Saturday, June 01, 2019

Podcasts revisited

I have the students in my Wilkes/Discovery Instructional Masters degree class create a podcast as an assignment. In her reflection on podcasts, one of my student, Meredith Lambert wrote:
There is something different about the interaction between creator and consumer with podcasts then with written text. Because you’re hearing a person’s voice it makes it more personal. Recording your voice is much more personal than writing a reflection as well. 
After reading that, I realized I had not produced a podcast in a very long time. I created a podcast series when I was an Administrator for Technology and had teachers who were doing cool things in the classroom share their passions. The series of 14 podcasts ran from 2005-2008.
I found all those files and put them up on my Kathy’s Korner blog on, my current favorite podcasting creation tool and hosting site. I was surprised how applicable some of them still are and laughed at how others were so dated!
Here are links to a few of them:
I even took the show on the road and produced some podcasts while away from the district with great educators!


Podcasts have grown in popularity since I created mine ten years ago. People love to listen to podcasts while driving, working out, walking, or when they want to be entertained. I am so glad the skill of listening has come back into favor!
So, instead of a full written blog post this month, I decided to create a podcast. After creating the podcast, I remembered how much time it actually takes to record, edit, and post a good podcast! Here are some organizational tips for those of you who want to give it a try!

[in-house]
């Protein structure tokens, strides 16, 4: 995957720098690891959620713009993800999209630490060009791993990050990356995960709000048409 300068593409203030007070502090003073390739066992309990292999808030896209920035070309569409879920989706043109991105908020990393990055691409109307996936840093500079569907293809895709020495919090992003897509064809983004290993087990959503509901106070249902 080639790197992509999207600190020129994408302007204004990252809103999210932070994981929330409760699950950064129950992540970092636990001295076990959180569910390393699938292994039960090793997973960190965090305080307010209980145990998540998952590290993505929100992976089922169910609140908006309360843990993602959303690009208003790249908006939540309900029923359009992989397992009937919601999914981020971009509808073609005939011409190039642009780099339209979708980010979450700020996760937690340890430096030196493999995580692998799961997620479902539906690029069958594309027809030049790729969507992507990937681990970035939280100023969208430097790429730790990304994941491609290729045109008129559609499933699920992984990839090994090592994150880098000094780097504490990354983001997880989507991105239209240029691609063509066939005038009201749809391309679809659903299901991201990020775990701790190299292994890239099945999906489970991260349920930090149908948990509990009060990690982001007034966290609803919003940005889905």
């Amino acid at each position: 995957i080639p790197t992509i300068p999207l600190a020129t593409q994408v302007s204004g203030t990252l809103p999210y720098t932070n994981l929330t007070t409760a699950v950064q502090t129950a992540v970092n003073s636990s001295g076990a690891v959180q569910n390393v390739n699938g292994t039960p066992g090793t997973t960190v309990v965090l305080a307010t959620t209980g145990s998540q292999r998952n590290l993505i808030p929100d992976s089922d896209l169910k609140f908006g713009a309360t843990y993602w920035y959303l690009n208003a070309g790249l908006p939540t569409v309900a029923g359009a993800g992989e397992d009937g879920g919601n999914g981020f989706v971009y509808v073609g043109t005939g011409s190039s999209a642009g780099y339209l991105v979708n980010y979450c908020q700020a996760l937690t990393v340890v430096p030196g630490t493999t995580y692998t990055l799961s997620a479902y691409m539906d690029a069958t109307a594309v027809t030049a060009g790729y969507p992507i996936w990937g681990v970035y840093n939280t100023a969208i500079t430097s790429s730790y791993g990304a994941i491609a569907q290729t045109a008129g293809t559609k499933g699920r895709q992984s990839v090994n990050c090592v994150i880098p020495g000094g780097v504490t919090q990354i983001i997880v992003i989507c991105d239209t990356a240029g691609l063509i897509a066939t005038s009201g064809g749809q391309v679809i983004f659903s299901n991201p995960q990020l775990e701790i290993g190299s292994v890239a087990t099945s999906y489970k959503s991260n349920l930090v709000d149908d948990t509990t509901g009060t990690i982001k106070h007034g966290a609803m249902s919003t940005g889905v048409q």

1. Find a good tool or app that allows you to create using their tool, upload you own audio file, will host the podcast, and automatically gives you an RSS address so others can “subscribe” to your podcast and receive any new episodes automatically. I recommend
  2. Write a script or at least an outline of what you will be talking about or, if interviewing someone, jot down some questions to guide the interview.
  3. Find a quiet place to record the podcast. Use a good microphone or a headset to keep outside noise at a minimum.
  4. Be prepared to edit the recording. Very few podcasts are perfect on the first take. To avoid re-recording, if you make a mistake, just pause (so you can make a cut) and restart that dialog again.
  5. I used to use Audacity to record my podcasts, but this time I went with Techsmith’s Camtasia and just exported the file as an audio file.

My Podcast

My podcast is called Kathy’s Corner and is hosted on

Have you created podcasts in the past? Do you create them now? Provide us with some links on Twitter to your podcasts and let us know your tips and tricks for a successful podcast! #kathyschrock